Rangers and sovereignty Page: 86 of 188
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RANGERS AND SOVEREIGNTY.
battering rams, broke the jail door, took five cattle
rustlers out of the jail and started south with
When the Sheriff returned with five or six men,
we started after them, all on foot except the Sheriff;
we took a turkey trot down the Fredericksburg road
about half a mile, when the mob began to shoot, we
thinking they were shooting at us, we returned the
fire, at the blaze of their guns, but got no answer.
They had heard us coming, and were not through with
their work, and commenced to shoot the men they had
not hanged. The Sheriff being horseback, ran down
to where the shooting was, found the two Baccus
brothers and a man named Turley, hanging to the
limb of a tree, Wiggins with his brains shot out, and
the fifth man gone. Sheriff Clark quickly cut the
men down from the tree, and when I got there, I
examined Turley, found his neck was not broken, and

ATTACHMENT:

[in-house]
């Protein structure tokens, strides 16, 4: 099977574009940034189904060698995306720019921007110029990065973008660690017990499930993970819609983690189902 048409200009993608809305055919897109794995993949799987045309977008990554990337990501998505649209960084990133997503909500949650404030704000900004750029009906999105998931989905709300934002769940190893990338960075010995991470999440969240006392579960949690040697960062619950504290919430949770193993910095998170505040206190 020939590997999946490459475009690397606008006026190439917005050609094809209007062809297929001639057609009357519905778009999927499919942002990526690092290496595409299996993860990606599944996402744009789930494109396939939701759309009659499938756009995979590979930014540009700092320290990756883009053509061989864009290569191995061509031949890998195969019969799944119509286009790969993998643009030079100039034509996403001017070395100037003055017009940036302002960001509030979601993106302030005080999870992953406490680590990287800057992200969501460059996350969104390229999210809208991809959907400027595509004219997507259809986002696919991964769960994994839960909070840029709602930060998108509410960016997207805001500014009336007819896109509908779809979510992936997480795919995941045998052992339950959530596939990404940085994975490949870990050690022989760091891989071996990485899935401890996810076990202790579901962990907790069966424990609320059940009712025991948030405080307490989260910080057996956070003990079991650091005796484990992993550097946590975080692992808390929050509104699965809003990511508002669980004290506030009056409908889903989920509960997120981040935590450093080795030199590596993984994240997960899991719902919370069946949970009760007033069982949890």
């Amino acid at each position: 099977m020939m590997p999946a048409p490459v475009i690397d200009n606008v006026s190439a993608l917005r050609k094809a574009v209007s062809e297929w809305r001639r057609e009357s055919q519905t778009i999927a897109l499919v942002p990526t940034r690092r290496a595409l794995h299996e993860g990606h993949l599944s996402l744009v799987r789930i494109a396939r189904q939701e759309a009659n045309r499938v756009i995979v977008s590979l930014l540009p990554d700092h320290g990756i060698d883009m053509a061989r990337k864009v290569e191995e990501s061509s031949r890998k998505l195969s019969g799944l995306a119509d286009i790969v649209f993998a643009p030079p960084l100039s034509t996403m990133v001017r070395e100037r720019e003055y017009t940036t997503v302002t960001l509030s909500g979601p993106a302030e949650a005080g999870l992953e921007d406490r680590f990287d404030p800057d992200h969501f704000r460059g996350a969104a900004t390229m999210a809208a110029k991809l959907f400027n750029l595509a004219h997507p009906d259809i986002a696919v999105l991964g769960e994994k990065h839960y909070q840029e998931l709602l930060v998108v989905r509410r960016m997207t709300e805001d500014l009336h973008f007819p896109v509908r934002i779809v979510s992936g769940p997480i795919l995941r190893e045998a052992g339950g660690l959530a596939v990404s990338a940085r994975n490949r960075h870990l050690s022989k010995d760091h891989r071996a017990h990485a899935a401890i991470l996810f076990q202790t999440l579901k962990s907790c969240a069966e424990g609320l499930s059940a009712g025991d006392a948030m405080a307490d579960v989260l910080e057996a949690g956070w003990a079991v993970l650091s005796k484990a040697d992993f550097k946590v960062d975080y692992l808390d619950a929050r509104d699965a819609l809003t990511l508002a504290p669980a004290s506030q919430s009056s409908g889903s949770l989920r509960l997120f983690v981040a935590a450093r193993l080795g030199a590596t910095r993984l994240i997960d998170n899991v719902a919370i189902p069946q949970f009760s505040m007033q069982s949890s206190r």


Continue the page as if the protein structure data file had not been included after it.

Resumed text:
was warm. I ran to a branch nearby, dipped water
in my hat, ran back to Turley, ioured it on him, rubbed
him, and he soon showed signs of returning to
life. He gradually came to life, with a glassy stare
in his eyes. He could not talk until next morning.
The Baccus brothers were both dead. The fifth man,
Johnson, when we began to fire on them, jerked the
rope over his head, jumped over the fence and went on
"21", across the plowed ground. Johnson was a "tenderfoot"
and was only hired to drive the wagon and
cook for the Baccus outfit. I think it was the third
Here’s what’s next.
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Roberts, Dan W. Rangers and sovereignty, book, 1914; San Antonio, Tex.. (texashistory.unt.edu/ark:/67531/metapth5833/m1/86/: accessed July 26, 2017), University of North Texas Libraries, The Portal to Texas History, texashistory.unt.edu; .